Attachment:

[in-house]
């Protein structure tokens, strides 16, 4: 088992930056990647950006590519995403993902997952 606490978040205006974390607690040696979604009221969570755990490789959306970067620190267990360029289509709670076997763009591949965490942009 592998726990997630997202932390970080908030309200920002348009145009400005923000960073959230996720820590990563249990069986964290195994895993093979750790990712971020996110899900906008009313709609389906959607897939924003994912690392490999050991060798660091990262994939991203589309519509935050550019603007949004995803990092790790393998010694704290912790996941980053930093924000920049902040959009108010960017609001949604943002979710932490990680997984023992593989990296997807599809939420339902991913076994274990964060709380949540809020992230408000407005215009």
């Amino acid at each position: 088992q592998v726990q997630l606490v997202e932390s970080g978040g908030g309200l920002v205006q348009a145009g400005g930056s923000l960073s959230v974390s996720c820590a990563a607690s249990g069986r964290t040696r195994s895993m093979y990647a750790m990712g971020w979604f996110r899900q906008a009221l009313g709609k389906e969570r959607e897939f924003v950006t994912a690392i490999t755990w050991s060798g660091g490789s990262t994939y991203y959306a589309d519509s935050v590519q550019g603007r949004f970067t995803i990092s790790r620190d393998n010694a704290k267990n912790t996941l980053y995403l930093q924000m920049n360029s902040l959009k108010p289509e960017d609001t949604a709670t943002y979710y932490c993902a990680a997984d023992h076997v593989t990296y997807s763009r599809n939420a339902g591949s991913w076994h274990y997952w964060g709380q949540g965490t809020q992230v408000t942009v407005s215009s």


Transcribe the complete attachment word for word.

[in-house]
């Protein structure tokens, strides 16, 4: 088992930056990647950006590519995403993902997952 606490978040205006974390607690040696979604009221969570755990490789959306970067620190267990360029289509709670076997763009591949965490942009 592998726990997630997202932390970080908030309200920002348009145009400005923000960073959230996720820590990563249990069986964290195994895993093979750790990712971020996110899900906008009313709609389906959607897939924003994912690392490999050991060798660091990262994939991203589309519509935050550019603007949004995803990092790790393998010694704290912790996941980053930093924000920049902040959009108010960017609001949604943002979710932490990680997984023992593989990296997807599809939420339902991913076994274990964060709380949540809020992230408000407005215009």
């Amino acid at each position: 088992q592998v726990q997630l606490v997202e932390s970080g978040g908030g309200l920002v205006q348009a145009g400005g930056s923000l960073s959230v974390s996720c820590a990563a607690s249990g069986r964290t040696r195994s895993m093979y990647a750790m990712g971020w979604f996110r899900q906008a009221l009313g709609k389906e969570r959607e897939f924003v950006t994912a690392i490999t755990w050991s060798g660091g490789s990262t994939y991203y959306a589309d519509s935050v590519q550019g603007r949004f970067t995803i990092s790790r620190d393998n010694a704290k267990n912790t996941l980053y995403l930093q924000m920049n360029s902040l959009k108010p289509e960017d609001t949604a709670t943002y979710y932490c993902a990680a997984d023992h076997v593989t990296y997807s763009r599809n939420a339902g591949s991913w076994h274990y997952w964060g709380q949540g965490t809020q992230v408000t942009v407005s215009s």